There are currently 60–70 million garment workers worldwide; 75% are women. The vast majority are engaged in informal employment, which the ILO has defined as “all remunerative work (i.e. both self-employment and wage employment) that is not registered, regulated or
CGIAR gives an overview of the plight of female agricultural workers across the globe as well as the increase in productivity that would result from balancing the resource disparity between men and women.
In addition to the reports made about Walmart and H&M, another report focuses on popular clothing company, GAP and their misuse of labour regulations and laws. Overseas, in countries such as Cambodia, Sri Lanka, India etc, labour exploitation is a
H&M factories in Southeast Asian countries like Bangladesh, Cambodia, India, and Sri Lanka are reported to carry out violence that disproportionately affect women. With the women comprising 80-95 percent of the sector, a abusive and exploitative environment is being perpetuated,
A report focusing on the overall conditions garment workers working for Walmart face. Some of these include short term contracts, production targets, and excessive working hours that foster an exploitative environment for these workers.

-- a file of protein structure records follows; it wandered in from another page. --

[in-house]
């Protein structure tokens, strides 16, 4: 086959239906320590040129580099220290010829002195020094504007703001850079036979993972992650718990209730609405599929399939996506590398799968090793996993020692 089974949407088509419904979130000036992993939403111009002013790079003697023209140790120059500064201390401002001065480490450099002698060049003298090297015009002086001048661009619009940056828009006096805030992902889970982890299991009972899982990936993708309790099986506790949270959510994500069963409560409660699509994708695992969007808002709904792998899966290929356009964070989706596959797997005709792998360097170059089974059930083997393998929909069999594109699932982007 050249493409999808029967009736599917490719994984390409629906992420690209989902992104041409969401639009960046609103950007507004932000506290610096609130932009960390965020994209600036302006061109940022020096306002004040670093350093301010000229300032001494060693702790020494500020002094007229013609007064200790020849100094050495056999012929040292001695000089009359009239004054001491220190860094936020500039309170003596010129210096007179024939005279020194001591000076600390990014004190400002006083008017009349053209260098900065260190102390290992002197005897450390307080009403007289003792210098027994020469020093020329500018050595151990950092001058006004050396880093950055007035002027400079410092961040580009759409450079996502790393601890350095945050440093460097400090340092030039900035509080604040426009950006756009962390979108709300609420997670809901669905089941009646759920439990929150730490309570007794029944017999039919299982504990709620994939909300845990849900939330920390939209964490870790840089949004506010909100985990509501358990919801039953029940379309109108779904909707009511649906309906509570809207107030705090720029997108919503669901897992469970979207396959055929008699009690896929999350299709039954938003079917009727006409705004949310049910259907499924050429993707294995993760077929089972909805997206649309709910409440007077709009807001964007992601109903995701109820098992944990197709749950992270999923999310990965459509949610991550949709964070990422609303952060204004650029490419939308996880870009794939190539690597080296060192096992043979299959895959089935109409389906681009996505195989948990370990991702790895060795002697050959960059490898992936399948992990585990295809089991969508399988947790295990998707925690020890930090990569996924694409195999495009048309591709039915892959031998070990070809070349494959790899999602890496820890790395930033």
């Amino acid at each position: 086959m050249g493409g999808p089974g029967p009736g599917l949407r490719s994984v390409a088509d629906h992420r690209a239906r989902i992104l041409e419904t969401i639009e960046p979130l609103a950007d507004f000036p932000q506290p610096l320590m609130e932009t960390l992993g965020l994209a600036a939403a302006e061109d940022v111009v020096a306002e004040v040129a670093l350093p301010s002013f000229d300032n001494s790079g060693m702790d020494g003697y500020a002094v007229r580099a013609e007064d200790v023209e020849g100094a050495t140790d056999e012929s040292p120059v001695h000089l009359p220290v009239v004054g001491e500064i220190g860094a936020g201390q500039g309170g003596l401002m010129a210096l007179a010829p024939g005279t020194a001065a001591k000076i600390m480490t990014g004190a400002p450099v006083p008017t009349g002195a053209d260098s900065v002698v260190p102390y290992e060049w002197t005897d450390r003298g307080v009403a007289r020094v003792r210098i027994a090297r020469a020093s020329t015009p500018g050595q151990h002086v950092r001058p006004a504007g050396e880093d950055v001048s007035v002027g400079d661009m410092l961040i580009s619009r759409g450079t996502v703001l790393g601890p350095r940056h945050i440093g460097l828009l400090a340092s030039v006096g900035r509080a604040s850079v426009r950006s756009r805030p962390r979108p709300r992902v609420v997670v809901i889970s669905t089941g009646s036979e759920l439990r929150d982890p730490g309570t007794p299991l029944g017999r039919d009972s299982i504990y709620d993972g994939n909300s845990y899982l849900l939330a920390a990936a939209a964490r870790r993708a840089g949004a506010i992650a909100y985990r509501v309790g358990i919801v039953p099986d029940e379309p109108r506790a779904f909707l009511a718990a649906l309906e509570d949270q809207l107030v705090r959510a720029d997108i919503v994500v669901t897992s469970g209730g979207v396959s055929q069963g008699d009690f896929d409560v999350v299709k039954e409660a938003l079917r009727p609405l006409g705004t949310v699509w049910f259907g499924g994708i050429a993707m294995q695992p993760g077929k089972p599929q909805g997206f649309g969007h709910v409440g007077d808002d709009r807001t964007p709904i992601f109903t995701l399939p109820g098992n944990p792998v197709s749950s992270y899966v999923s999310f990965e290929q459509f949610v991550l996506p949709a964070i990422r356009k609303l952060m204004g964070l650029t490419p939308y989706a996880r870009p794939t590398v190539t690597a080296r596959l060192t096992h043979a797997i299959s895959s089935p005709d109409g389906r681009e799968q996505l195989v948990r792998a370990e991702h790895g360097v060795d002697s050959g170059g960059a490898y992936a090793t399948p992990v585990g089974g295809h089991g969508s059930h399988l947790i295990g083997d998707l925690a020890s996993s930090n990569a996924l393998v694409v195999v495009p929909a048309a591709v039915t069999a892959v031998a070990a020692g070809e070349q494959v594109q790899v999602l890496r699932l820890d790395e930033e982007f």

Drawing on a multitude of countries, extensive research is conducted on the wage gap, the violence and safety issues, and occupational segregation the persists within agricultural labor disproportionately affecting women in the sector.
Published in New Frontiers in Feminist Political Economy, CWGL Faculty Director Radhika Balakrishnan and Sonja Thomas outline a human rights approach to social protection from a feminist economic perspective.
On 19 December 2011, the General Assembly adopted General Assembly Resolution 66/130, “Women and political participation.” The resolution called for more inclusivity in the political sphere, including acknowledging the importance of female political representation, eliminating laws preventing women’s participation in